Continued Use of "Flying Lead" Bipolar Electrosurgical Cables Could Result in Misconnections and Patient Burns

November 28, 2018 | Evaluations & Guidance


"Flying lead" bipolar electrosurgical cables can be inappropriately connected to the monopolar electrode jacks on general-purpose electrosurgical units (ESUs). Such misconnections can lead to inadvertent ESU activation and unintentional patient burns or other injury (e.g., bowel perforation).

Flying lead cables are bifurcated at the plug end with two separate connectors. Each connector is intended to be inserted into one of the two bipolar electrode jacks on the ESU. However, the physical separation of these connectors (because they have flying leads) allows them to be inappropriately inserted into the wrong electrode jacks on the ESU (see the figure).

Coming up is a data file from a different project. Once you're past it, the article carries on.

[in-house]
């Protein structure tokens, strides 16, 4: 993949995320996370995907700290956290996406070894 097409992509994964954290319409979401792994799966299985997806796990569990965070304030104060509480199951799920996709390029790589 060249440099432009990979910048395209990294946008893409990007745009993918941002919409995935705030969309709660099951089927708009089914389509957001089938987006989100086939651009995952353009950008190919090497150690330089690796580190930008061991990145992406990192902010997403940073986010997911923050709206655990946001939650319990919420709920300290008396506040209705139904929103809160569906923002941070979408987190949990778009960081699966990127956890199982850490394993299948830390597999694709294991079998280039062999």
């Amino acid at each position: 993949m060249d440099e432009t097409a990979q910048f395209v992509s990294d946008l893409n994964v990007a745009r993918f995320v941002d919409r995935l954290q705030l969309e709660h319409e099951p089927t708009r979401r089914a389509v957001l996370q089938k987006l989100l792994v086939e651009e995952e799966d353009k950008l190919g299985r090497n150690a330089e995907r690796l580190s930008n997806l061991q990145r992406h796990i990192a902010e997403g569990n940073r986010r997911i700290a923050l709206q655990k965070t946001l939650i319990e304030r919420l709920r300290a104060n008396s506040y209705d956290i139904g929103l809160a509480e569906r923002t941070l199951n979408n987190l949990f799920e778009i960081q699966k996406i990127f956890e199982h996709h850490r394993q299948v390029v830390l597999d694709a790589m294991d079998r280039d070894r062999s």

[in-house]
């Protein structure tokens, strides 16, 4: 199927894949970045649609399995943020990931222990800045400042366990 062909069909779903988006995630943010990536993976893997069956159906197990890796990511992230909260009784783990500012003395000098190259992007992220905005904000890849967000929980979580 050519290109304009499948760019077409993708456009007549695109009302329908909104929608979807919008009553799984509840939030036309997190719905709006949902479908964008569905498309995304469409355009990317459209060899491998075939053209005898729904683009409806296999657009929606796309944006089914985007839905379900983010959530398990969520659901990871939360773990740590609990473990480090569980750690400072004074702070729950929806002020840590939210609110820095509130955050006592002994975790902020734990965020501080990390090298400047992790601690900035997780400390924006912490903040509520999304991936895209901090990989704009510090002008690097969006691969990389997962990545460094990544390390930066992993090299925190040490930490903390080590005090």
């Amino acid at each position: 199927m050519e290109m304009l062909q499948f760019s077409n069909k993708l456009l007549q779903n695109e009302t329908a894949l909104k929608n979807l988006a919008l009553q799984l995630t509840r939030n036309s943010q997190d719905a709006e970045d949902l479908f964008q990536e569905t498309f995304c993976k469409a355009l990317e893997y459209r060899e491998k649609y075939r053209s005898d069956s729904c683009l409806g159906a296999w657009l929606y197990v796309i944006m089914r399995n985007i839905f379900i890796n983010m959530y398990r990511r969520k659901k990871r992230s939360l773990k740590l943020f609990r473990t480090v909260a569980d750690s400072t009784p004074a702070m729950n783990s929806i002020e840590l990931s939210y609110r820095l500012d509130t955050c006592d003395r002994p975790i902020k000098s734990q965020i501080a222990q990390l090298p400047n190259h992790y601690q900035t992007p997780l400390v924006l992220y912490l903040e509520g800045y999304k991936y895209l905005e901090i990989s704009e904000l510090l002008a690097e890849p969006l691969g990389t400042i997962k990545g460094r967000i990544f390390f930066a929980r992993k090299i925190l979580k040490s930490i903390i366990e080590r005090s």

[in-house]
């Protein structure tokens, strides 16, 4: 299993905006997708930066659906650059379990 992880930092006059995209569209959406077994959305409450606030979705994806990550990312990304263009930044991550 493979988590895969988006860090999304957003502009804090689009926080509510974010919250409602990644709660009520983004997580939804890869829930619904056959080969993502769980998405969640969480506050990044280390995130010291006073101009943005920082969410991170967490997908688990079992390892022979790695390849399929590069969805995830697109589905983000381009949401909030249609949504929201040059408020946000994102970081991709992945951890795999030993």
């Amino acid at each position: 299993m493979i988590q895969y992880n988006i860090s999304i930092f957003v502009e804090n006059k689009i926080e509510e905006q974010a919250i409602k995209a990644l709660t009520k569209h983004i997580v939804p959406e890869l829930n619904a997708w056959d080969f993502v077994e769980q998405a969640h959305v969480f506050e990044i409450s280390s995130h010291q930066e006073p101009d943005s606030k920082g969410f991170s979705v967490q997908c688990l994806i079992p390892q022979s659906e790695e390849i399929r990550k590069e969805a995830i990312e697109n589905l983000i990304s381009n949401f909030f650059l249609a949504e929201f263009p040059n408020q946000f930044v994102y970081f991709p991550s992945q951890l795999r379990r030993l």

When a bipolar electrode is wrongly connected to the monopolar jacks on an ESU, the generator may, under certain circumstances, activate without intervention from the surgeon. Inadvertent activation is possible if, while the patient is in contact with a monopolar return electrode that is...

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